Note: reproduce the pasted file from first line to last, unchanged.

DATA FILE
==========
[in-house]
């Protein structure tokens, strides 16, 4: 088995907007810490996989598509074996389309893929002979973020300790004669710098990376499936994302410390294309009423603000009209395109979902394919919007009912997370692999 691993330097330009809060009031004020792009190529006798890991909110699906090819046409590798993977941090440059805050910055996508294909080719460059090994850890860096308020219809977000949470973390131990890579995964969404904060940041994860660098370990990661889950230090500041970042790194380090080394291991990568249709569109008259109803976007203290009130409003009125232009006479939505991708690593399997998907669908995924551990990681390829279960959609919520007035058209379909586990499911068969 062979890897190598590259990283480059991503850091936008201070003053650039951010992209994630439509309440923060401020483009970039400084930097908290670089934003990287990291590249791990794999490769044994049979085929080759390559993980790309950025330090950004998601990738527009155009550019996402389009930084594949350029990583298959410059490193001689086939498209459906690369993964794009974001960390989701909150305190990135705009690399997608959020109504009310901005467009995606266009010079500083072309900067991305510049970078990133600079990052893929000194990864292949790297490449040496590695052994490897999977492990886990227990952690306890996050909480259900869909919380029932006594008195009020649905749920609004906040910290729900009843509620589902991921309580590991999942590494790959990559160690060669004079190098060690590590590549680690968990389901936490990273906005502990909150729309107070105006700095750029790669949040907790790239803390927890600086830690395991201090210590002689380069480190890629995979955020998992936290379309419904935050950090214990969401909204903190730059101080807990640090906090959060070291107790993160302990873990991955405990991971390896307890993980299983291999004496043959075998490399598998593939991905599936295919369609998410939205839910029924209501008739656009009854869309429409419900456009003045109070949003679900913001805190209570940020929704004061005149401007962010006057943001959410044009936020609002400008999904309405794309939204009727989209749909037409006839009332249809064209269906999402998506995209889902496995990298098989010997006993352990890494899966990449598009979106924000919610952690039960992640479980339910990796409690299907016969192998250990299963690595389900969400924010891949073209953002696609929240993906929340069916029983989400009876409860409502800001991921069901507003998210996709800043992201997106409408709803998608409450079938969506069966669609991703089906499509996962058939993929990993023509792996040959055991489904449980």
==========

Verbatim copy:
[in-house]
């Protein structure tokens, strides 16, 4: 088995907007810490996989598509074996389309893929002979973020300790004669710098990376499936994302410390294309009423603000009209395109979902394919919007009912997370692999 691993330097330009809060009031004020792009190529006798890991909110699906090819046409590798993977941090440059805050910055996508294909080719460059090994850890860096308020219809977000949470973390131990890579995964969404904060940041994860660098370990990661889950230090500041970042790194380090080394291991990568249709569109008259109803976007203290009130409003009125232009006479939505991708690593399997998907669908995924551990990681390829279960959609919520007035058209379909586990499911068969 062979890897190598590259990283480059991503850091936008201070003053650039951010992209994630439509309440923060401020483009970039400084930097908290670089934003990287990291590249791990794999490769044994049979085929080759390559993980790309950025330090950004998601990738527009155009550019996402389009930084594949350029990583298959410059490193001689086939498209459906690369993964794009974001960390989701909150305190990135705009690399997608959020109504009310901005467009995606266009010079500083072309900067991305510049970078990133600079990052893929000194990864292949790297490449040496590695052994490897999977492990886990227990952690306890996050909480259900869909919380029932006594008195009020649905749920609004906040910290729900009843509620589902991921309580590991999942590494790959990559160690060669004079190098060690590590590549680690968990389901936490990273906005502990909150729309107070105006700095750029790669949040907790790239803390927890600086830690395991201090210590002689380069480190890629995979955020998992936290379309419904935050950090214990969401909204903190730059101080807990640090906090959060070291107790993160302990873990991955405990991971390896307890993980299983291999004496043959075998490399598998593939991905599936295919369609998410939205839910029924209501008739656009009854869309429409419900456009003045109070949003679900913001805190209570940020929704004061005149401007962010006057943001959410044009936020609002400008999904309405794309939204009727989209749909037409006839009332249809064209269906999402998506995209889902496995990298098989010997006993352990890494899966990449598009979106924000919610952690039960992640479980339910990796409690299907016969192998250990299963690595389900969400924010891949073209953002696609929240993906929340069916029983989400009876409860409502800001991921069901507003998210996709800043992201997106409408709803998608409450079938969506069966669609991703089906499509996962058939993929990993023509792996040959055991489904449980």